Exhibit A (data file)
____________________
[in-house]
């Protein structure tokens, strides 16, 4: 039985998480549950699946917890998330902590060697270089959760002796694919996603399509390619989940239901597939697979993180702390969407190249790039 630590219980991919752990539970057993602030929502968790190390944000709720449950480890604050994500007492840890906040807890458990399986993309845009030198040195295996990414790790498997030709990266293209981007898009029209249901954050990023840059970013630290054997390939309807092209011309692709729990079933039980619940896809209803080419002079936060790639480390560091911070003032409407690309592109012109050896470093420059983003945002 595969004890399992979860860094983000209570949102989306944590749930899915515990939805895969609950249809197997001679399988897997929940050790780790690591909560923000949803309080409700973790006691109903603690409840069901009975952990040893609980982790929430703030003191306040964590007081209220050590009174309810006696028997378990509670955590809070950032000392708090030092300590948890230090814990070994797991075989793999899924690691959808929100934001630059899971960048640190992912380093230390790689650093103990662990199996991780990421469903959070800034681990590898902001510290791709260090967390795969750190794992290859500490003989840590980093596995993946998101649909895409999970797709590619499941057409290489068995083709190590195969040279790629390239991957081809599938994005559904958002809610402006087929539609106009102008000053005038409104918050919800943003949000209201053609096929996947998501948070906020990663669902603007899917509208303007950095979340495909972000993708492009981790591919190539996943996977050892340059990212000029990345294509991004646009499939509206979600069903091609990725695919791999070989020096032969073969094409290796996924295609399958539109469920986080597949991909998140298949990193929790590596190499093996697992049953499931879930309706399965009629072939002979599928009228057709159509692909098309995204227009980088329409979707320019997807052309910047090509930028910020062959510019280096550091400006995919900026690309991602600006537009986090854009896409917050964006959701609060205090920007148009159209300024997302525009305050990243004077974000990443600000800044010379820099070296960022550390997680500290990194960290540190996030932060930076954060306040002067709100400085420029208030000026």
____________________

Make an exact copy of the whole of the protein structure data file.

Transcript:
[in-house]
């Protein structure tokens, strides 16, 4: 039985998480549950699946917890998330902590060697270089959760002796694919996603399509390619989940239901597939697979993180702390969407190249790039 630590219980991919752990539970057993602030929502968790190390944000709720449950480890604050994500007492840890906040807890458990399986993309845009030198040195295996990414790790498997030709990266293209981007898009029209249901954050990023840059970013630290054997390939309807092209011309692709729990079933039980619940896809209803080419002079936060790639480390560091911070003032409407690309592109012109050896470093420059983003945002 595969004890399992979860860094983000209570949102989306944590749930899915515990939805895969609950249809197997001679399988897997929940050790780790690591909560923000949803309080409700973790006691109903603690409840069901009975952990040893609980982790929430703030003191306040964590007081209220050590009174309810006696028997378990509670955590809070950032000392708090030092300590948890230090814990070994797991075989793999899924690691959808929100934001630059899971960048640190992912380093230390790689650093103990662990199996991780990421469903959070800034681990590898902001510290791709260090967390795969750190794992290859500490003989840590980093596995993946998101649909895409999970797709590619499941057409290489068995083709190590195969040279790629390239991957081809599938994005559904958002809610402006087929539609106009102008000053005038409104918050919800943003949000209201053609096929996947998501948070906020990663669902603007899917509208303007950095979340495909972000993708492009981790591919190539996943996977050892340059990212000029990345294509991004646009499939509206979600069903091609990725695919791999070989020096032969073969094409290796996924295609399958539109469920986080597949991909998140298949990193929790590596190499093996697992049953499931879930309706399965009629072939002979599928009228057709159509692909098309995204227009980088329409979707320019997807052309910047090509930028910020062959510019280096550091400006995919900026690309991602600006537009986090854009896409917050964006959701609060205090920007148009159209300024997302525009305050990243004077974000990443600000800044010379820099070296960022550390997680500290990194960290540190996030932060930076954060306040002067709100400085420029208030000026």